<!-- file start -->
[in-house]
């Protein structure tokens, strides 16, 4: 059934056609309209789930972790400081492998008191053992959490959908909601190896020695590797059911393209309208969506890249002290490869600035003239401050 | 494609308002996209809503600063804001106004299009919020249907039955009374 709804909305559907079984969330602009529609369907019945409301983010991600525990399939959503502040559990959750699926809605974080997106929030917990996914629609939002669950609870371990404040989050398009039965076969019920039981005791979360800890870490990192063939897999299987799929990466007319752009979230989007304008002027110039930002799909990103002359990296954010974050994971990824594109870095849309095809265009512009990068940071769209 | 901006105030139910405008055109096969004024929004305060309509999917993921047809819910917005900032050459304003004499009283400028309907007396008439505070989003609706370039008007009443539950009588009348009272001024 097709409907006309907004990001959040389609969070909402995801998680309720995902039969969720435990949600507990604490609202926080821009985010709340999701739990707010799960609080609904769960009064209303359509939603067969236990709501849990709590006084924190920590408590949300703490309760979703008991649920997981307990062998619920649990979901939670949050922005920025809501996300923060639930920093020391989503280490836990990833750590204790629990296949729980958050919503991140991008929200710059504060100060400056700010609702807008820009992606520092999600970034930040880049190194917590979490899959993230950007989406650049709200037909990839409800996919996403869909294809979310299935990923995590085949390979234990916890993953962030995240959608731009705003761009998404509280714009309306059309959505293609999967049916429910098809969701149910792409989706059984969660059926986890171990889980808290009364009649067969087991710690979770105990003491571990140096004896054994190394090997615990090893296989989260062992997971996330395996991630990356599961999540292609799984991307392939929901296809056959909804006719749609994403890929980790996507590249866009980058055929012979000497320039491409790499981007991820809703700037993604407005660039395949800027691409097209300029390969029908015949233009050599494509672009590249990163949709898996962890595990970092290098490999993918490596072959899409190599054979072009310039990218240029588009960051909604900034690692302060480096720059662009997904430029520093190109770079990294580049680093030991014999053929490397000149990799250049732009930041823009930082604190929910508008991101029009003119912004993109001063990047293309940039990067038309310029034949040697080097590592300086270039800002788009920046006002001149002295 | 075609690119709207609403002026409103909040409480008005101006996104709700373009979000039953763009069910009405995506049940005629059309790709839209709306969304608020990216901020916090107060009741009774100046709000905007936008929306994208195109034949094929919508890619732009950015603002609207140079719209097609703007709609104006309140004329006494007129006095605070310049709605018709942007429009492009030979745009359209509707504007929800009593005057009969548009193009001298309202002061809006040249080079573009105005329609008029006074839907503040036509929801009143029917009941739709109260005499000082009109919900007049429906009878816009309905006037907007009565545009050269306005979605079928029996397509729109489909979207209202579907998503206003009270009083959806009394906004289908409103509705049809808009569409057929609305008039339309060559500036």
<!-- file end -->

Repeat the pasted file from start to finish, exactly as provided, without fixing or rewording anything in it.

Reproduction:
[in-house]
């Protein structure tokens, strides 16, 4: 059934056609309209789930972790400081492998008191053992959490959908909601190896020695590797059911393209309208969506890249002290490869600035003239401050 | 494609308002996209809503600063804001106004299009919020249907039955009374 709804909305559907079984969330602009529609369907019945409301983010991600525990399939959503502040559990959750699926809605974080997106929030917990996914629609939002669950609870371990404040989050398009039965076969019920039981005791979360800890870490990192063939897999299987799929990466007319752009979230989007304008002027110039930002799909990103002359990296954010974050994971990824594109870095849309095809265009512009990068940071769209 | 901006105030139910405008055109096969004024929004305060309509999917993921047809819910917005900032050459304003004499009283400028309907007396008439505070989003609706370039008007009443539950009588009348009272001024 097709409907006309907004990001959040389609969070909402995801998680309720995902039969969720435990949600507990604490609202926080821009985010709340999701739990707010799960609080609904769960009064209303359509939603067969236990709501849990709590006084924190920590408590949300703490309760979703008991649920997981307990062998619920649990979901939670949050922005920025809501996300923060639930920093020391989503280490836990990833750590204790629990296949729980958050919503991140991008929200710059504060100060400056700010609702807008820009992606520092999600970034930040880049190194917590979490899959993230950007989406650049709200037909990839409800996919996403869909294809979310299935990923995590085949390979234990916890993953962030995240959608731009705003761009998404509280714009309306059309959505293609999967049916429910098809969701149910792409989706059984969660059926986890171990889980808290009364009649067969087991710690979770105990003491571990140096004896054994190394090997615990090893296989989260062992997971996330395996991630990356599961999540292609799984991307392939929901296809056959909804006719749609994403890929980790996507590249866009980058055929012979000497320039491409790499981007991820809703700037993604407005660039395949800027691409097209300029390969029908015949233009050599494509672009590249990163949709898996962890595990970092290098490999993918490596072959899409190599054979072009310039990218240029588009960051909604900034690692302060480096720059662009997904430029520093190109770079990294580049680093030991014999053929490397000149990799250049732009930041823009930082604190929910508008991101029009003119912004993109001063990047293309940039990067038309310029034949040697080097590592300086270039800002788009920046006002001149002295 | 075609690119709207609403002026409103909040409480008005101006996104709700373009979000039953763009069910009405995506049940005629059309790709839209709306969304608020990216901020916090107060009741009774100046709000905007936008929306994208195109034949094929919508890619732009950015603002609207140079719209097609703007709609104006309140004329006494007129006095605070310049709605018709942007429009492009030979745009359209509707504007929800009593005057009969548009193009001298309202002061809006040249080079573009105005329609008029006074839907503040036509929801009143029917009941739709109260005499000082009109919900007049429906009878816009309905006037907007009565545009050269306005979605079928029996397509729109489909979207209202579907998503206003009270009083959806009394906004289908409103509705049809808009569409057929609305008039339309060559500036």